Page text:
The grammatical argument tells, then, not against the personality of the Spirit, but in support of it.
Is the Spirit a distinct person?
But while, according to the New Testament, the Holy Spirit is a thinking, living, loving and sensitive free agent who exercises his own discretion, is he also a person in his own right, distinct from the Father and the Son? This was denied in the third century by Sabellius, who argued that the terms Father, Son and Spirit were merely three names for one and the same deity, denoting differing modes or phases of his being. As Creator, he was the Father, as Redeemer he was the Son, as Sanctifier he was the Spirit. The names denoted only successive emanations of the single ruler of the universe.
This heresy (sometimes referred to as ‘Modalism’) was one of several early forms of Unitarianism. There were no three persons, and no Trinity. The Father, the Son and the Spirit were one and the same person. We should bear in mind that at this point we are at the very beginning of post-biblical Christian reflection, and as the church wrestled with the implications of the coming of God in the person of Jesus it was inevitable that theories would emerge which would not stand the test of time. Theologically, the ‘Fathers’ were but children. In the case of Sabellius, the underlying concern was for the unity of God: a truth which was at a premium in the ancient world of polytheistic paganism, with its ‘gods many and lords many’ (1 Cor. 8:5), and which is, of course, a truth of fundamental importance still. Indeed, the key Christian confession is the one we share with Judaism, ‘Hear, O Israel: The LORD our God, the LORD is one’ (Deut. 6:4). In line with this, orthodox Christianity has always insisted that the Father, the Son and the Holy Spirit are not three gods. There is one Creator, one Lord, one Preserver and Governor of the universe, one Judge of all.
It took centuries to impress this truth on ancient Israel, which lapsed time and again into the idolatry it saw in the surrounding nations. Only in the bitterness of exile did they learn once and for all that one God, the LORD (Yahweh), was the maker of heaven and earth, and Lord of all nations, everywhere; and only after his people had taken this lesson to heart did God reveal that though he alone was God, yet he was not a lonely God, surrounded by nothing he could love or speak with. In and with the coming of Messiah it became plain that God had a Son and a Spirit, and that in the depths of his own being the one LORD was an eternal fellowship of love. God was love, and it was not merely self-love. The Father loved the Son, the Son loved the Father, the Spirit loved them both, and they both loved him. Each was eternally Other to the Others.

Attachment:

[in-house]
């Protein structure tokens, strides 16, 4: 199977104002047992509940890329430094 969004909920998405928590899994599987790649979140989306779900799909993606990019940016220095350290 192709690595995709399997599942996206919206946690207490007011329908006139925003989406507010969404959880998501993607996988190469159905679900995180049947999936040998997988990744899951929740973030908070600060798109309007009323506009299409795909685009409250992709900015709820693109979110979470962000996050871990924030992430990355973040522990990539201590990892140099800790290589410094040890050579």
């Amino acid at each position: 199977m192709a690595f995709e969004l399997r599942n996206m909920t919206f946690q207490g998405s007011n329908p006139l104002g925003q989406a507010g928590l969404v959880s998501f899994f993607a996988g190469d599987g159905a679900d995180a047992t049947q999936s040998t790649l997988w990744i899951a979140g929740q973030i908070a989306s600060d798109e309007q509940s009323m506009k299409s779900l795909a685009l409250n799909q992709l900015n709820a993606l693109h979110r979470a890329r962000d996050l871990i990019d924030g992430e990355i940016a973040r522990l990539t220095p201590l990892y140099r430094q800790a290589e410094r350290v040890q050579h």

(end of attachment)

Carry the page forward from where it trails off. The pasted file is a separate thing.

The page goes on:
But does Scripture bear this out and make plain that the Spirit is not merely ‘personal’, but is a person in his own right, distinct from the Father and the Son? The answer is an unequivocal, Yes! The distinction is already clear in the account of Messiah’s birth, especially in Luke’s record of the Annunciation (Lk. 1:26-35). Here, the three divine persons appear: the power of the Most High is to overshadow the Virgin, the Holy Spirit is to come upon her, and her child is to be called ‘the Son of God’. As Matthew records it, the child is conceived from the Holy Spirit (Mt. 1:20), but the child is not the Spirit’s Son, nor is the Spirit himself the Son. The Three are acting together, but each is distinct from the other.
The distinctions are even clearer in the story of Jesus’ baptism, where, once again, we see the three persons together at the same time and in the same place. The Son, and only the Son, is baptised; the Father speaks from heaven to acknowledge and affirm him; and the Holy Spirit comes down upon him in the shape of a dove (Mk. 1:9-11). It is impossible to reduce this to a scenario where one and the same person is baptised, addresses himself and descends upon himself. The Three are clearly united in a common bond and a common commitment, but it is a union between three distinct persons affirming and supporting each other.